McGehee, Moak face chancery runoff
On the day after the primary election, several candidates began the task of collecting their campaign signs — some jubilantly, others not so much.
However, some candidates will not only leave their signs up for the next three weeks until the Aug. 27 runoffs, they plan to hit the campaign trail even harder as the clock ticks down to their last chance to pull out a victory to represent their party, and in some cases, win the election.
One of the most-watched races still up in the air is Alisha McGehee and Pete Moak, who will go head-to-head for the chancery clerk seat. That race will be decided Aug. 27.
The field of three narrowed by one Tuesday when Quinn Jordan didn’t receive enough votes to earn a spot in the runoffs. Instead, it will be McGehee and Moak on the ballots. McGehee, the county’s deputy chancery clerk, received 3,451 votes, or 41.57 percent, to Moak’s 2,828 votes, or 34.06 percent.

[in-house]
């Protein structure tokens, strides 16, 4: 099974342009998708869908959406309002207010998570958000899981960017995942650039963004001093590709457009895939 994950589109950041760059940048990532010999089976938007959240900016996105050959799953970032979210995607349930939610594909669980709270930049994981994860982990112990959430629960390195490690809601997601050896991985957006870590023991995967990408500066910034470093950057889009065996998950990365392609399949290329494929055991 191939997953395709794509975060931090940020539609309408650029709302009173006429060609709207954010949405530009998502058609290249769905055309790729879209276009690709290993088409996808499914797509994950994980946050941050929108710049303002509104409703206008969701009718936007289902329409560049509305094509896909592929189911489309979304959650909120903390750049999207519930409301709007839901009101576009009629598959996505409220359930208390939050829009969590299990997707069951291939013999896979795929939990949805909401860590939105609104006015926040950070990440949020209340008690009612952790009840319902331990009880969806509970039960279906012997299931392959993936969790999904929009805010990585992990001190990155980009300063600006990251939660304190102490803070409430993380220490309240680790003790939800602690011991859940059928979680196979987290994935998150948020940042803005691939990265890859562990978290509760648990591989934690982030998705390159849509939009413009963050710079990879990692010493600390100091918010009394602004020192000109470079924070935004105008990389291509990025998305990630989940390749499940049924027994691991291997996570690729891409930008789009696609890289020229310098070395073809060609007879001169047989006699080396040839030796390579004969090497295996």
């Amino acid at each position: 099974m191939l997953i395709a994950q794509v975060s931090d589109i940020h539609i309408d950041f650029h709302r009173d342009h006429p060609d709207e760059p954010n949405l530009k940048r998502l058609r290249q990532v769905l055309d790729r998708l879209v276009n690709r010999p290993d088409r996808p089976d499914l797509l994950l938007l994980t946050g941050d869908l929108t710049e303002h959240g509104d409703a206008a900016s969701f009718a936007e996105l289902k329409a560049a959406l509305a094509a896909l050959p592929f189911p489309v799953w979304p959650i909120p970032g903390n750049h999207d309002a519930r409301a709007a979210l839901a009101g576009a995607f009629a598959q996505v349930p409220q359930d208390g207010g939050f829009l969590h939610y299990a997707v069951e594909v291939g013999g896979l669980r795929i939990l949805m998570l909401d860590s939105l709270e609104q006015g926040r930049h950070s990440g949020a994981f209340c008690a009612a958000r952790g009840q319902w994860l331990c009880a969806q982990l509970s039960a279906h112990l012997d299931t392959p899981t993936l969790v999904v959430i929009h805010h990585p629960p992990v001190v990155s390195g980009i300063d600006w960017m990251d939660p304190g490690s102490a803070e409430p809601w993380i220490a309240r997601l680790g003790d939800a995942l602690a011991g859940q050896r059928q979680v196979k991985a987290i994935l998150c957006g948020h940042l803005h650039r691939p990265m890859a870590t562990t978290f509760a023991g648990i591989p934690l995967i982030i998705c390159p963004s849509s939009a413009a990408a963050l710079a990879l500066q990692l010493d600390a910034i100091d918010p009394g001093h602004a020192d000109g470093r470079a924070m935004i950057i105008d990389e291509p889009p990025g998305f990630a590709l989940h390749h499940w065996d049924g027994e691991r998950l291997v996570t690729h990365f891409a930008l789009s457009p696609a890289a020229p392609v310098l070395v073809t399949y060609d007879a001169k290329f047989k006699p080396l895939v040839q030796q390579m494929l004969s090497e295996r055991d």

Lincoln County Circuit Clerk Dustin Bairfield said voters must choose the same party in the runoff as they did in the primary.
“If they voted Republican they have to vote Republican in the runoff. If they voted Democrat, they have to vote Democrat in the runoff,” he said.
Those who didn’t vote Tuesday can choose either Republican or Democrat ballots in the runoff, he said.
Other Republican runoffs are:
• District 2 Supervisor: Republican runoff between Jerry McGehee and Don Smith. The winner will face Democrat Cynthia Price for the general election Nov. 5.
• Justice Court Judge Post 1: Republican runoff between Ian Smith and incumbent Joe Portrey. The race will be decided Aug. 27.
• Constable Post 2: Republican runoff between incumbent W. Lavon Boyd and Troy Floyd. The winner will face Democrat Mary H. Wilson in the general election.